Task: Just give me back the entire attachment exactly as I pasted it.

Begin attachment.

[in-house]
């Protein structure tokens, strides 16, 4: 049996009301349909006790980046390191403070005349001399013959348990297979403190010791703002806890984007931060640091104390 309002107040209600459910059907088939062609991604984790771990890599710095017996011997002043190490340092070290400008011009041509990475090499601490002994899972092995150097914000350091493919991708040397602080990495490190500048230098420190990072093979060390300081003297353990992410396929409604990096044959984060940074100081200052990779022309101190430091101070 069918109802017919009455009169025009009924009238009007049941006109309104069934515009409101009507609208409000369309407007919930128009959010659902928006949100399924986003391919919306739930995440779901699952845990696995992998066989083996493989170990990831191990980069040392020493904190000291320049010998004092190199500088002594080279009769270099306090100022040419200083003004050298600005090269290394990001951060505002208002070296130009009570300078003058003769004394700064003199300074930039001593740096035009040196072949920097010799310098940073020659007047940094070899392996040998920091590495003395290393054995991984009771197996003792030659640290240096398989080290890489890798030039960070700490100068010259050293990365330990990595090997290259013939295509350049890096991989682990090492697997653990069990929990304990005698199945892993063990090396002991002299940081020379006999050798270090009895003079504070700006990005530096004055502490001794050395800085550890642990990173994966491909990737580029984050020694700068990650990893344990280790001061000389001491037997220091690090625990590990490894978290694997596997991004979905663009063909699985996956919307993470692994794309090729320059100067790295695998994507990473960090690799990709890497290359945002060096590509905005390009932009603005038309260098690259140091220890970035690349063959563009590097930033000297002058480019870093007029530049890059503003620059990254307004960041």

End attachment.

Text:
[in-house]
């Protein structure tokens, strides 16, 4: 049996009301349909006790980046390191403070005349001399013959348990297979403190010791703002806890984007931060640091104390 309002107040209600459910059907088939062609991604984790771990890599710095017996011997002043190490340092070290400008011009041509990475090499601490002994899972092995150097914000350091493919991708040397602080990495490190500048230098420190990072093979060390300081003297353990992410396929409604990096044959984060940074100081200052990779022309101190430091101070 069918109802017919009455009169025009009924009238009007049941006109309104069934515009409101009507609208409000369309407007919930128009959010659902928006949100399924986003391919919306739930995440779901699952845990696995992998066989083996493989170990990831191990980069040392020493904190000291320049010998004092190199500088002594080279009769270099306090100022040419200083003004050298600005090269290394990001951060505002208002070296130009009570300078003058003769004394700064003199300074930039001593740096035009040196072949920097010799310098940073020659007047940094070899392996040998920091590495003395290393054995991984009771197996003792030659640290240096398989080290890489890798030039960070700490100068010259050293990365330990990595090997290259013939295509350049890096991989682990090492697997653990069990929990304990005698199945892993063990090396002991002299940081020379006999050798270090009895003079504070700006990005530096004055502490001794050395800085550890642990990173994966491909990737580029984050020694700068990650990893344990280790001061000389001491037997220091690090625990590990490894978290694997596997991004979905663009063909699985996956919307993470692994794309090729320059100067790295695998994507990473960090690799990709890497290359945002060096590509905005390009932009603005038309260098690259140091220890970035690349063959563009590097930033000297002058480019870093007029530049890059503003620059990254307004960041």